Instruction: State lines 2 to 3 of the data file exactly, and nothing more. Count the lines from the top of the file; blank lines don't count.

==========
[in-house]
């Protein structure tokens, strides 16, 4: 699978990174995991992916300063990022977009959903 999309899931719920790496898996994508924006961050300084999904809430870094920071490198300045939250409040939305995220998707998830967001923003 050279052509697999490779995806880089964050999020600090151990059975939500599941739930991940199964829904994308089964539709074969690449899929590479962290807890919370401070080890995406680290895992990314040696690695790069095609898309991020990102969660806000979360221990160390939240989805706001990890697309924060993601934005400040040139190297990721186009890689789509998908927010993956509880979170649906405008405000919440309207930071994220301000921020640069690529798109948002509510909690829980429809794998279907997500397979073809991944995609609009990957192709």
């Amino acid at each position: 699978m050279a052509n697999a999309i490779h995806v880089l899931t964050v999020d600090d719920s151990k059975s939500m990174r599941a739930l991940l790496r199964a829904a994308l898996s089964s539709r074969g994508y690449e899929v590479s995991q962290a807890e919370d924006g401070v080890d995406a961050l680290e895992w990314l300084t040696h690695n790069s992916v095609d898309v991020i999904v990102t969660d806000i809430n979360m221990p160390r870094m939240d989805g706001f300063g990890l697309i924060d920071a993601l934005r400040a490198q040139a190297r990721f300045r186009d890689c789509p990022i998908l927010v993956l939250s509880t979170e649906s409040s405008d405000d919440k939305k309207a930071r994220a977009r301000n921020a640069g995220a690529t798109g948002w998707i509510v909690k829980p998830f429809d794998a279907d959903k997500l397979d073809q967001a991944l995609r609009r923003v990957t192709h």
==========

């Protein structure tokens, strides 16, 4: 699978990174995991992916300063990022977009959903 999309899931719920790496898996994508924006961050300084999904809430870094920071490198300045939250409040939305995220998707998830967001923003 050279052509697999490779995806880089964050999020600090151990059975939500599941739930991940199964829904994308089964539709074969690449899929590479962290807890919370401070080890995406680290895992990314040696690695790069095609898309991020990102969660806000979360221990160390939240989805706001990890697309924060993601934005400040040139190297990721186009890689789509998908927010993956509880979170649906405008405000919440309207930071994220301000921020640069690529798109948002509510909690829980429809794998279907997500397979073809991944995609609009990957192709």
């Amino acid at each position: 699978m050279a052509n697999a999309i490779h995806v880089l899931t964050v999020d600090d719920s151990k059975s939500m990174r599941a739930l991940l790496r199964a829904a994308l898996s089964s539709r074969g994508y690449e899929v590479s995991q962290a807890e919370d924006g401070v080890d995406a961050l680290e895992w990314l300084t040696h690695n790069s992916v095609d898309v991020i999904v990102t969660d806000i809430n979360m221990p160390r870094m939240d989805g706001f300063g990890l697309i924060d920071a993601l934005r400040a490198q040139a190297r990721f300045r186009d890689c789509p990022i998908l927010v993956l939250s509880t979170e649906s409040s405008d405000d919440k939305k309207a930071r994220a977009r301000n921020a640069g995220a690529t798109g948002w998707i509510v909690k829980p998830f429809d794998a279907d959903k997500l397979d073809q967001a991944l995609r609009r923003v990957t192709h």